Wholesale energy markets: how is energy traded?
MEP Jerzy Buzek (EPP, Poland), President of the EEF
Stanislav Kostka, Head of Generation and Dispatch, Trading, CEZ
Mathilde Lallemand, Policy Officer Green Transition and Energy System Integration, DG ENER, European Commission
Cristiano Campi, Portfolio and Trading Gas - Northern Europe, Eni Global Energy Markets
Nora Topor-Kalinskij, Regulatory and Policy Advisor, EDF Trading
Mark Copley, CEO, EFET
Pascale Verheust, Director General of the EEF
The EEF offered MEP Advisers and Assistants an opportunity to better understand the latest and expected developments in energy markets through a dedicated educative briefing on energy trading, chaired by the EEF President MEP Jerzy Buzek.
The session started with a comprehensive explanation of the functioning of electricity markets by Stanislav Kostka, Head of Generation and Dispatch, Trading at CEZ Group. After presenting the different market’s stakeholders as well as their interests and underlying the importance of regulation in defining the boundaries within which they operate, Mr. Kostka explained the very reason for trading is twofold: hedging generation and sell position, and optimization. Both physical and financial products are traded on electricity markets and trading is possible in different timeframes, from year-ahead to almost real time. Depending on that, we may speak about forward electricity markets, spot markets or balancing markets, and here our speaker took the time to explain us how TSOs ensure grid stability in balancing markets by activating ancillary services. Mr. Kotska also offered insights into electricity price formation and clarifications on the main specificities and differences between Over-the-Counter (OTC) and Exchange Trading. He finally touched upon market coupling, highlighting its positive effects on market’s efficiency.
Mathilde Lallemand, Policy Officer “Green Transition and Energy System Integration” at DG ENER, took over to explain how the EU internal electricity market supports the Green Deal by providing security of supply, bringing affordability and promoting decarbonization. The EC has been working hard to get the electricity market design right. Flexibility, a level playing field for renewables and cross-border trading have been the main objectives pursued, always while addressing resource-adequacy issues. Ms. Lallemand explained in EU electricity markets integration has been achieved with different tools: the single allocation platform JAO for forward markets, market coupling for spot markets, and different continuous trading platforms for balancing markets. She stated maximizing cross-border electricity trading, aligning the markets to the physical grid – first by addressing structural congestion –, and unleashing the flexibility of the demand side are key to ensuring the integrated market works at its optimum; the EC is working on that. Finally, on energy prices, she said the EC is considering actions to complement last October’s toolbox and asked ACER to assess what could be considered for changes in the current market design to ensure the right balance between consumer exposure to price volatility and market flexibility, as well as to drive investments towards low-carbon generation.
The focus of the session then turned to gas wholesale markets. Cristiano Campi, Portfolio and Trading Gas - Northern Europe at Eni Global Energy Markets said trading is only the very ending point of a long value chain. Here also, we have several different players who engage in a continued conversation aimed at placing gas volumes in the market and locking prices in an optimized way. He dived deep into long term gas contracts to show us how they are made of different elements entailing different considerations. Although the trade process itself is quite linear and common to other commodities, there is no such thing as a single approach to trading, as the players focus on different elements and bring in different interests. Mr Campi clarified that in the EU we shall not speak of an EU gas market, but of increasingly better coordinated national markets. He finally provided us with an overview on how the performance of a gas market can be evaluated based on the number of active participants, traded products, the volume of gas traded and the churn rate, sharing the results of a study confirming the Dutch TFF as the best-functioning gas market in the EU.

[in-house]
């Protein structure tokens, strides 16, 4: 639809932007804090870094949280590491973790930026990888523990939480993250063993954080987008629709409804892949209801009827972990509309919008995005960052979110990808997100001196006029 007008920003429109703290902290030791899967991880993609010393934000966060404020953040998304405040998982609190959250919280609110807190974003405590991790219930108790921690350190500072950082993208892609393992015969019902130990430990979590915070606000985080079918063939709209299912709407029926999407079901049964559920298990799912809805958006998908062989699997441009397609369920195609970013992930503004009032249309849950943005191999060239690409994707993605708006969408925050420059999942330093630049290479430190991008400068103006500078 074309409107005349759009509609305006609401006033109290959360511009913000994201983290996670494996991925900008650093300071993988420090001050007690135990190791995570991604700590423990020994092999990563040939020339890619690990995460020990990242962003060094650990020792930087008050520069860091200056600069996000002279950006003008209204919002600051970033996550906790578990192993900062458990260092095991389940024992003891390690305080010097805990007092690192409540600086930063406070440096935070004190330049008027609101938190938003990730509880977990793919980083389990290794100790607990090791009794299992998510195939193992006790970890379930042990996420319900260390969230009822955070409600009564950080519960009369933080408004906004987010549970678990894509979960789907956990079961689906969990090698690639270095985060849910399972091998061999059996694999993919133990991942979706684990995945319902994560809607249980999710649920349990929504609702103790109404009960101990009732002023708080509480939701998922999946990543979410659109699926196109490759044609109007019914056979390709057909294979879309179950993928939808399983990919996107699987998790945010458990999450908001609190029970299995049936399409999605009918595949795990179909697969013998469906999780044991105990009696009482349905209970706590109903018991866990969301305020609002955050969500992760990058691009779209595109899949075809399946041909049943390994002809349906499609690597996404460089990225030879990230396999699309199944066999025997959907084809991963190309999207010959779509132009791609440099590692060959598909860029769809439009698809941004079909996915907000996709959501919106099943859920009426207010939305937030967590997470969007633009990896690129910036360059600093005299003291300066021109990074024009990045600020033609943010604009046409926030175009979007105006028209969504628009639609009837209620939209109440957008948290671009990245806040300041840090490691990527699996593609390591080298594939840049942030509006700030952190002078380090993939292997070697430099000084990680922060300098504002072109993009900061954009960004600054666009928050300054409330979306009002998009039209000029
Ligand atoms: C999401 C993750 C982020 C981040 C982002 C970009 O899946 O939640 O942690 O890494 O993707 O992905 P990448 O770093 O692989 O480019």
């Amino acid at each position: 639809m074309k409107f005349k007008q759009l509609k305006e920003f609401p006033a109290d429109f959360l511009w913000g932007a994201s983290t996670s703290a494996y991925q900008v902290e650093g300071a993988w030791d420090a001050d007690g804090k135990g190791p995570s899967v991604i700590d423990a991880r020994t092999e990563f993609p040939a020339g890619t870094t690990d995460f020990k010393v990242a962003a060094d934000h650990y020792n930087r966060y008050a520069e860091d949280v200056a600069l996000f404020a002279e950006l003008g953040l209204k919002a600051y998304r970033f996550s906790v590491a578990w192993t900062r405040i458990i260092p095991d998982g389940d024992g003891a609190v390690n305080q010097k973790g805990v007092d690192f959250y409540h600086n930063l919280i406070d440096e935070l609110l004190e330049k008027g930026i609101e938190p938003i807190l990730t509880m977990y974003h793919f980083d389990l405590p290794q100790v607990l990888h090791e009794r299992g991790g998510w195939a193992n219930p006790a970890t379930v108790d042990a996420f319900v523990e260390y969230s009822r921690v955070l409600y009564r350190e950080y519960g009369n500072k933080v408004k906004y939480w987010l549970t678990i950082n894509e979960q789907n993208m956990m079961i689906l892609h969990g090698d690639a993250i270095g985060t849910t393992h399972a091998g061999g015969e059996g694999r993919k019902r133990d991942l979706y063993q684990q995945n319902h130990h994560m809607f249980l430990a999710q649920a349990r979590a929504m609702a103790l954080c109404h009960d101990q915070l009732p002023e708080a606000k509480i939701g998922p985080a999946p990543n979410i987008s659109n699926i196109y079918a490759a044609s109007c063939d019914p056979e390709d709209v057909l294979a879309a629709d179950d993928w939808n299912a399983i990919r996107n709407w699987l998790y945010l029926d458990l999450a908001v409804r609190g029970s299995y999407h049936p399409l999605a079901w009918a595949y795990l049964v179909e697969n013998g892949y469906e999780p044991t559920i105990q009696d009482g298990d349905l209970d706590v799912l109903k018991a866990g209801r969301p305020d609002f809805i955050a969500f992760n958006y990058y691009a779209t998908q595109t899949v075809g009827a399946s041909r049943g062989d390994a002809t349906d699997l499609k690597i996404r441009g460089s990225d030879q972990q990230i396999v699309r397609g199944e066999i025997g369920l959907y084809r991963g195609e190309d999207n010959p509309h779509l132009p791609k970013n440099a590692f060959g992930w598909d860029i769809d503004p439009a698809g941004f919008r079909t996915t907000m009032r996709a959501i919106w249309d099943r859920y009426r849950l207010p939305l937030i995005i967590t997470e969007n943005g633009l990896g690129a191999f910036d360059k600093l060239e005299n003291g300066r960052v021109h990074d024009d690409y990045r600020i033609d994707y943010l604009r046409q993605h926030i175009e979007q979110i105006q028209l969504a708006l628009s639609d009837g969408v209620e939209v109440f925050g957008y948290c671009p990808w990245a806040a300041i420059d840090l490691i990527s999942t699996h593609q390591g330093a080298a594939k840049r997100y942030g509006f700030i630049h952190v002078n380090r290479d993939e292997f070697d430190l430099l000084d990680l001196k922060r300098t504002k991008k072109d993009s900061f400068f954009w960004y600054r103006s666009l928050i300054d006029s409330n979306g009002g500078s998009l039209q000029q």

Last but not least, Nora Topor-Kalinskij, Regulatory and Policy Advisor at EDF Trading, focused on the trading of carbon emissions allowances, guarantees of origin (GOs) and sustainability certificates. After an overview of the EU ETS system and the changes proposed by the Fit for 55 Package, including the CBAM, she dedicated some time to GOs and sustainability certificates. GOs are used by consumers to demonstrate the energy they consume is green. They are traded separately from the physical electricity, in what is called “book & claim”. GOs sales may not affect physical flow, but they do affect cash flow, generating revenues for RES power producers thus supporting investments in renewable generation. Parallel to that, Sustainability certificates for renewable gases are used to count towards the targets set by REDII. In this case, a mass balance principle is applied to the certificates: the paper and physical trade move together. This system is more elaborated than the GOs one as more documentation is needed. Ms Topor-Kalinskij stressed the importance of understanding the interaction between the two systems, particularly in view of the reforms being proposed.
One must say the speakers succeeded in making energy trade-related concepts – often complicated and very technical – almost easy to understand, as well as in keeping our audience engaged. Both MEP advisers and EEF Associate Members actively participated, raising several questions during the Q&A session.